The first, at Nicaea, defended the deity of Christ against Arius; the second, at Constantinople, defended the deity of the Holy Ghost against Macedonius; the third, at Ephesus, defended the one Person of Christ against Nestorius; the fourth, at Chalcedon, defended the two natures in Christ against Eutyches: — but they did not thereby establish any new article of faith. For these four articles are established far more abundantly and powerfully in St. John’s Gospel alone, even though the other evangelists and St. Paul and St. Peter had written nothing about them, though all these, together with the prophets, teach them and testify mightily to them.

Luther was adamant that these doctrines of these councils were fully proved in Scripture, and believed for that reason only. The Councils, per se, added nothing. It is convenient to refer to the doctrines by the names of the Councils, but they are not accepted merely by authority of the councils. At all councils there were bad mixed with good," like mouse-droppings in the pepper", as he put it. In any case, he said, he would "rather drink from the spring than the brook", by which he meant Scripture rather than Council.

Luther drew a distinction between the chief subject of a Council, that is the purpose for which the Emperor had called it, and the other matters it might take it upon itself to consider. He was quite scathing about most of the decrees of the even the first Ecumenical Council, that of Nicea.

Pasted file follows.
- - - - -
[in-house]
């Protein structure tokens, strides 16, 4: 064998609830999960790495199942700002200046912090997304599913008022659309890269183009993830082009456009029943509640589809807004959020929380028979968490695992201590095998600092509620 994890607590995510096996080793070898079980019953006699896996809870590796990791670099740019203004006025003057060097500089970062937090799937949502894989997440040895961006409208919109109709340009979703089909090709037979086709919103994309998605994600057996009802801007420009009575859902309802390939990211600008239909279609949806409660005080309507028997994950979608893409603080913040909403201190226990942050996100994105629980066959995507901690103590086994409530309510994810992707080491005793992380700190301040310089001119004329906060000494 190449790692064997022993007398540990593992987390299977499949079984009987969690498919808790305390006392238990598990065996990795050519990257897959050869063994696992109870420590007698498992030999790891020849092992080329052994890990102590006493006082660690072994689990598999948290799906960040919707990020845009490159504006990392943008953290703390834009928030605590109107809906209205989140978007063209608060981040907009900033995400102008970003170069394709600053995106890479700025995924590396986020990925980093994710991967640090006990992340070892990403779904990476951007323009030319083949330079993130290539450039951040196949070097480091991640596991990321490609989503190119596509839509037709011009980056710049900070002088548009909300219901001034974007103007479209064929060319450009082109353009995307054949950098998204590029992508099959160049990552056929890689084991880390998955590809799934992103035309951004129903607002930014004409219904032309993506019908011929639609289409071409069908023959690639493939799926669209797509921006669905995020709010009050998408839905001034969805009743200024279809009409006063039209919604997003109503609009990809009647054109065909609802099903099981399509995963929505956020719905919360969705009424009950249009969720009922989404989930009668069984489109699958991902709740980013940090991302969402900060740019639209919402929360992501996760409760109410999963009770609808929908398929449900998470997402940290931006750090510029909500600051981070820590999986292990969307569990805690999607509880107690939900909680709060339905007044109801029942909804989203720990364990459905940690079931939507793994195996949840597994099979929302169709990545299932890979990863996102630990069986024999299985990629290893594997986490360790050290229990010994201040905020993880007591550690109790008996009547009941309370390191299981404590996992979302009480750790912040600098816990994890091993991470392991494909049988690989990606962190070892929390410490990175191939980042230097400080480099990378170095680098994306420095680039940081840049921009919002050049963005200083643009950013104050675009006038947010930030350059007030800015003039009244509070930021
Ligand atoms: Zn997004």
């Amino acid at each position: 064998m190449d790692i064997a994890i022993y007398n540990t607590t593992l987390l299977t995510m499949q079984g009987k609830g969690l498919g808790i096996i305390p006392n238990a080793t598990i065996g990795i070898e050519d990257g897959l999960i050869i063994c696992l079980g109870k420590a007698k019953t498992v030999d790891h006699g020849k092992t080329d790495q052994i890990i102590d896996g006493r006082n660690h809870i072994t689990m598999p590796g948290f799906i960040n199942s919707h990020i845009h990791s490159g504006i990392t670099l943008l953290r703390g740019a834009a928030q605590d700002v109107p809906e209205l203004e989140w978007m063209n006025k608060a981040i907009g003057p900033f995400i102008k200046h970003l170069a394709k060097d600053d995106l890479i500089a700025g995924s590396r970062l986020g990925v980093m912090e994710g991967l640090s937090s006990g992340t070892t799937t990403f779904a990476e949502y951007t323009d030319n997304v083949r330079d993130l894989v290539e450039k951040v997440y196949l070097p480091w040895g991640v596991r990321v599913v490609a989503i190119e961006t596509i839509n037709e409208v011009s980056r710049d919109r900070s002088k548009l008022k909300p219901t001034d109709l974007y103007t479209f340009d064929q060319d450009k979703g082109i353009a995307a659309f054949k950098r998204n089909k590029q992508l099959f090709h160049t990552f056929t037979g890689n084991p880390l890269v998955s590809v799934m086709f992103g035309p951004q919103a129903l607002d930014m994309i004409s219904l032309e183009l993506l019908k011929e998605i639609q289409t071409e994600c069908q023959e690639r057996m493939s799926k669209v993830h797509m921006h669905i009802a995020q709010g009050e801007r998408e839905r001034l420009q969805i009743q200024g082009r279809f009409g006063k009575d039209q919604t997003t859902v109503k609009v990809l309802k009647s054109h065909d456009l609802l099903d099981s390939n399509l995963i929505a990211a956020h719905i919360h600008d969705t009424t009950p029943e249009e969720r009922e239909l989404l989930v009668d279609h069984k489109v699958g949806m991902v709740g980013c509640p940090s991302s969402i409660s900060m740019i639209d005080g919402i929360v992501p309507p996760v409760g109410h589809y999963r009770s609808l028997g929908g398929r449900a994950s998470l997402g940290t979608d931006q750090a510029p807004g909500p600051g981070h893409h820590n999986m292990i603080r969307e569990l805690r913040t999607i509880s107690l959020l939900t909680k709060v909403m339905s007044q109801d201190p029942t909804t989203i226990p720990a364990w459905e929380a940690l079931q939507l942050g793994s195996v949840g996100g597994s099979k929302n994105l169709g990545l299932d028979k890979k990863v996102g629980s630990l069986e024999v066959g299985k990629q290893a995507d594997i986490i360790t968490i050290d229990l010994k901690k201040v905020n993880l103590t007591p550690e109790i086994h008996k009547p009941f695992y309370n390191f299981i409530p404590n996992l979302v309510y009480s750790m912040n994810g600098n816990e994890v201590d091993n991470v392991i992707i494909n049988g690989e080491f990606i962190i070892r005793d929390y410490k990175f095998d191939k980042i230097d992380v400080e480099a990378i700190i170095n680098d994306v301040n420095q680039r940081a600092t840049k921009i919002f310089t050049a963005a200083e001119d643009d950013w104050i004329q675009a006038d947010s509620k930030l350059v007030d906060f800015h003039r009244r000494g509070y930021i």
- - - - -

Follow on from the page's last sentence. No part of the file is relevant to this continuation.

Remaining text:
The greater part of them is merely priests’ quarrelling : — there are not to be two bishops in one city; no bishop of a small church is to be ambitious for a greater one; clerics, or servants of a church, are not to leave their own church and slip hither and thither among other churches; no one is to ordain the people of any bishop without his knowledge and consent; no bishop is to accept a man who has been expelled by another bishop; the bishop of Jerusalem is to retain his ancient privilege of dignity above others; and more of that kind of talk. Who can hold these things for articles of faith? What of them can one preach to the people in the Church? What difference do these things make to Church or people? Unless, of course, they are to be treated as a history from which one can learn that at that time, too, there were everywhere in the Church self-willed, wicked, disorderly bishops, priests, clergy, and people, who were more concerned about honours and power and wealth than about God and His kingdom, and that people needed to be on their guard against them.

Luther also ridiculed the Nicean canons on military service (12) and priestly castration (1). So it is clear that Luther did not regard any of the Ecumenical Councils as binding or even correct except as regards specific points which were, anyway, in the Bible, and accepted on that account alone.